Getting a car for basically nothing, hoping to fix

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Mar 20, 2009
I have come across the opportunity to obtain a '91 Mazda 626. The car runs and drives, but the current owner says it has low compression in 2 cylinders. He also said his mechanic claimed it has something to do with the valves in these two cylinders. I'm guessing this is either caused by a burnt valve or possibly just bad carbon deposits not letting the combustion chamber seal. I guess my question is this- if the problem is maintenance-related and not a detrimental mechanical problem, what would be the best and most effective way to go about making this engine run better? I.E. making the valves seat better and restoring lost compression. Any info would be greatly appreciated as I am planning to fix this car up and give it to someone I know who is in need of one.

Thank you!
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Do you know if the valve-lash is just out of adjustment? I would take the rocker cover off and check the lash. I could see 1 burnt valve but 2 of them in an engine is pretty rare IMO.
What can a valve job cost? $500 or so? Assume the rest of the car is in good condition, is it worth $500+ to spend on this particular car?

The simple ideas like Seafoam and a valve lash adjustment are good ones, and plenty cheap to do. Beyond that you have to decide if its worth the $$ to fix this car or to move on to something less needy.
I'm guessing the engine has mechanical lifters. Adjusting the valves may help, My BIL got the compression up on an Isuzu Trooper 4 banger, simply by setting the valves. I didnt get so lucky with a CRV. I had to replace 2 exhaust valves. I just bought 2 valves, lapped them in and replaced the Head. Valves and gaskets cost about 200$
Even if you have to have the Engine rebuilt or put a used engine in it, it's still cheaper than new car payments, even if you only get a year out of it!
You can get an ebay head shipped for around $100 with valves etc included if you don't want to mess with a machine shop.

Losing compression on two cylinders can easily be a head gasket which you'll find as you tear it down.

Worst case is you'll have $50 worth of scrap metal, and learned something you would have had to pay a technical school to teach you!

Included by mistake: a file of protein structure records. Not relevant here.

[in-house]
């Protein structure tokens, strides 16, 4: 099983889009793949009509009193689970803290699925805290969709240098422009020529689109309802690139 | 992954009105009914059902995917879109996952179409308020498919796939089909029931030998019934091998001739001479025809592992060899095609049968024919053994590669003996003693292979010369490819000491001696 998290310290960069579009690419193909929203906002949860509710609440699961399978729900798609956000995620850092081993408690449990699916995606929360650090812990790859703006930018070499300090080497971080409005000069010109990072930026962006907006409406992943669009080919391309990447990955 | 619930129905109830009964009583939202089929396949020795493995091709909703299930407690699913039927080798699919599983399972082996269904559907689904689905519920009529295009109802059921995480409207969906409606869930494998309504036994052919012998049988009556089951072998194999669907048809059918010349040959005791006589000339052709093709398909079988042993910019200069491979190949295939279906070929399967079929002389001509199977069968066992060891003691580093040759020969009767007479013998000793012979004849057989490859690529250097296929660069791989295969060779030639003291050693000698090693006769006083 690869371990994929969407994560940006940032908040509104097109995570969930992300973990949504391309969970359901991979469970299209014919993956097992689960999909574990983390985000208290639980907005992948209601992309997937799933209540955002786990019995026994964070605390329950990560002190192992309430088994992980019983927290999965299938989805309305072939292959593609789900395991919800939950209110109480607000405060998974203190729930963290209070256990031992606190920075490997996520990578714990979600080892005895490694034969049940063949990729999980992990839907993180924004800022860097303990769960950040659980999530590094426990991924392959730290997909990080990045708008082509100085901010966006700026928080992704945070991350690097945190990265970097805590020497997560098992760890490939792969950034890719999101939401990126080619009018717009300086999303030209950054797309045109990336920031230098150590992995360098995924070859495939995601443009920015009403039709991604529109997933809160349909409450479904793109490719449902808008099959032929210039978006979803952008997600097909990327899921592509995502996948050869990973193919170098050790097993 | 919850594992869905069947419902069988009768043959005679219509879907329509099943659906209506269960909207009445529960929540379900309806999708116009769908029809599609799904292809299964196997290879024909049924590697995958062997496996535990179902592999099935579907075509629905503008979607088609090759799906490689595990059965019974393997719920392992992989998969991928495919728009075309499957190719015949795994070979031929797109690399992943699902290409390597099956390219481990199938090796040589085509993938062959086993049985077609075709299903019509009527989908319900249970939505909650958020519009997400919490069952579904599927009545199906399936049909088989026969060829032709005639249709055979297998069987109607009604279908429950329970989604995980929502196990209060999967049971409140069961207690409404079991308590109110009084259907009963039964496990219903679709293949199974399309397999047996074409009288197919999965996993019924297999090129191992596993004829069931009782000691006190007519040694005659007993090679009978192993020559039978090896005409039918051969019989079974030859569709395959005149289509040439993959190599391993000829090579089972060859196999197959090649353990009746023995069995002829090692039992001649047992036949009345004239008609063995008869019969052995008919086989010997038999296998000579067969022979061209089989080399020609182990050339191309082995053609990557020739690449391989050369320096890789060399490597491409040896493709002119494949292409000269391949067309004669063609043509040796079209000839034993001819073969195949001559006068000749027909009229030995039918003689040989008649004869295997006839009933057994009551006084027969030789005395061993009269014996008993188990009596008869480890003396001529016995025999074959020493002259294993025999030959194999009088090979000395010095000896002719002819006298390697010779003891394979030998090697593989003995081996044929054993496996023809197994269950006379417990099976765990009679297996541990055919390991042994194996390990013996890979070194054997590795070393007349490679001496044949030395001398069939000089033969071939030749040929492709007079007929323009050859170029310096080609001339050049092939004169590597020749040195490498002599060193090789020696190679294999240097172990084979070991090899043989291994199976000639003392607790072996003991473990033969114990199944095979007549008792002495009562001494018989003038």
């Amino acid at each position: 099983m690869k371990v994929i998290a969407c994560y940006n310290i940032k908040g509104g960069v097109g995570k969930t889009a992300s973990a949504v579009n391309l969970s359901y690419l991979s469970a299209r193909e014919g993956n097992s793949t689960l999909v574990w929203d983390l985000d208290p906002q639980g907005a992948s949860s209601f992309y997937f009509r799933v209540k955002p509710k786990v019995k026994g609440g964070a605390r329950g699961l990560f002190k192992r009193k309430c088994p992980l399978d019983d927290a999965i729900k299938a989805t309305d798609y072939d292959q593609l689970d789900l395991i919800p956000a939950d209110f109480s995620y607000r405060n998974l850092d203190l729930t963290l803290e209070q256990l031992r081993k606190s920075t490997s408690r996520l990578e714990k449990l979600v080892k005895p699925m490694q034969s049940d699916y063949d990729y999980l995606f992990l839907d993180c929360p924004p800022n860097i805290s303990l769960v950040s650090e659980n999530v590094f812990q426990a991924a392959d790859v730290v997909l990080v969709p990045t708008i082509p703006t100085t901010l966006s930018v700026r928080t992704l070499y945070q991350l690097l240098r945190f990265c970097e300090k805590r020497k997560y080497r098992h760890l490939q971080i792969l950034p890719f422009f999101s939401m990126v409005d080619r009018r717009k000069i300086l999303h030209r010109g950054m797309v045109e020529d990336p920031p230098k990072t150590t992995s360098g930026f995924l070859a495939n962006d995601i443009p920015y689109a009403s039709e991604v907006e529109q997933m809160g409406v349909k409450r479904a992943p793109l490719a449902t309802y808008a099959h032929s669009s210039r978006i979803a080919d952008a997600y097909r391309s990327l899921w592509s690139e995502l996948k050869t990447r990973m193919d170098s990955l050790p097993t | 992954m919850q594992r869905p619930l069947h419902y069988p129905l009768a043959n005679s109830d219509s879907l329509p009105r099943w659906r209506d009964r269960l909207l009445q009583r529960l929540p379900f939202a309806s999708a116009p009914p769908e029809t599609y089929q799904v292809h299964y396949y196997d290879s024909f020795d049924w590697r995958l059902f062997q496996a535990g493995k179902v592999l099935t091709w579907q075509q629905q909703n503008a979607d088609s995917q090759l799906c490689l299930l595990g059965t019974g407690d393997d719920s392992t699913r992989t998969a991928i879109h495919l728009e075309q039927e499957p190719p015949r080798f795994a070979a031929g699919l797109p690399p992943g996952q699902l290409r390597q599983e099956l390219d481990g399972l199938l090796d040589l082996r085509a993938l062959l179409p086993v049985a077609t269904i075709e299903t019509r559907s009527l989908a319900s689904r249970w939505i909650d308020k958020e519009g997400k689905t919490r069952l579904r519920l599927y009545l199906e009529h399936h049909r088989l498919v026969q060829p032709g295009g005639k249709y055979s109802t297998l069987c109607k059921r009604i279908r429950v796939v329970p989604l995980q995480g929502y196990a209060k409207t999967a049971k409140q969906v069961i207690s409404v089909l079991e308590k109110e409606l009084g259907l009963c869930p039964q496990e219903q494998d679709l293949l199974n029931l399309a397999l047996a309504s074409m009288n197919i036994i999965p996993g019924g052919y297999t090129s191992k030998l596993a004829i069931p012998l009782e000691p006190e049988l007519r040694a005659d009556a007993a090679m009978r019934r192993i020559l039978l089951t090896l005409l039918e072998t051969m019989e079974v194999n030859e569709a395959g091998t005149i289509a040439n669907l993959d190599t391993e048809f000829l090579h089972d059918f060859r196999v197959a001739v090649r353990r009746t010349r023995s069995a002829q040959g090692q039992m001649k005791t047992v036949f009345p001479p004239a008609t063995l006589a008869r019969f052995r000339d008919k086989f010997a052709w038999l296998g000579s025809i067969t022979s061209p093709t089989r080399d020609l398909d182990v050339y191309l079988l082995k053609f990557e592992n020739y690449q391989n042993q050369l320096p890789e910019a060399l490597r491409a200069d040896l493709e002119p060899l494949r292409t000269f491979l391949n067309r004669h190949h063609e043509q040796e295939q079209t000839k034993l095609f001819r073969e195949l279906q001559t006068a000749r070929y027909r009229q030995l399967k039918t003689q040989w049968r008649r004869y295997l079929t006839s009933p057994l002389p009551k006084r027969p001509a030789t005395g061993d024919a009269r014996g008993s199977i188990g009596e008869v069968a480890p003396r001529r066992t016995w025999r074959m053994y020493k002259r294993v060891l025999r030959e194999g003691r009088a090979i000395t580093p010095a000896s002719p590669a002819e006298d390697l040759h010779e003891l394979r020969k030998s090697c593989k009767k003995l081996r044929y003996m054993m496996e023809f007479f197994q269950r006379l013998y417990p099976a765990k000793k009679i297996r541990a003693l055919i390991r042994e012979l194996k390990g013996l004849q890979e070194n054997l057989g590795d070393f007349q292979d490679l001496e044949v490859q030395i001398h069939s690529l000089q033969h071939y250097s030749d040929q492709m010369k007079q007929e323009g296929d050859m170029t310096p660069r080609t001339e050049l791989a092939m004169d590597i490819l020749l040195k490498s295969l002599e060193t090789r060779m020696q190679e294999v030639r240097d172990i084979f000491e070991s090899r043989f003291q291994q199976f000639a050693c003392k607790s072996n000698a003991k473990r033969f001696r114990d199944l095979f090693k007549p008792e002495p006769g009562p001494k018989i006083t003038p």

Several years ago I made a new years resolution to get "inside" an engine and learn something... so I got a 1994 Dodge spirit with blown head gasket for $160 and did in fact learn something and fix it perfectly, with only instructions off the internet and no previous experience!!!
wow thanks for all these replies people! i did not even think about valve lash adjustments, it really could be that simple. the engine (as far as I know) has no irregular noises so I don't think anything is bent. if the valves are hydraulically-adjusted then there could be an oil flow issue, probably fixable though as well. I'm going to do all the maintenance that I can once I determine the actual problem. and seafoam is not a bad idea either.

the engine has 164k miles on it, transmission has under 50k. the body/interior is in pretty good shape except for needing some paint.

i haven't tried replacing valves in a head before but if a replacement head is ~$100 then that might be the way to go since i have done a headgasket before. i really know nothing about Mazda engines though- have never owned one, but this is a 2.2L I4 (I think).

Looking at the car tomorrow afternoon, and probably picking it up. This is going to be a learning experience.
There are tests for screwed valves. One includes putting a dollar bill over the tailpipe, if it gets sucked in it means a bad exhaust valve.

When looking at the car, pay a stupid complement "oh the interior's nice and clean" then look underneath and sigh heavily (and nonspecifically). Whip out your offer in small bills, cash, and say it's what "I can give you".
If the headgasket's bad you'll (generally) have water in the oil.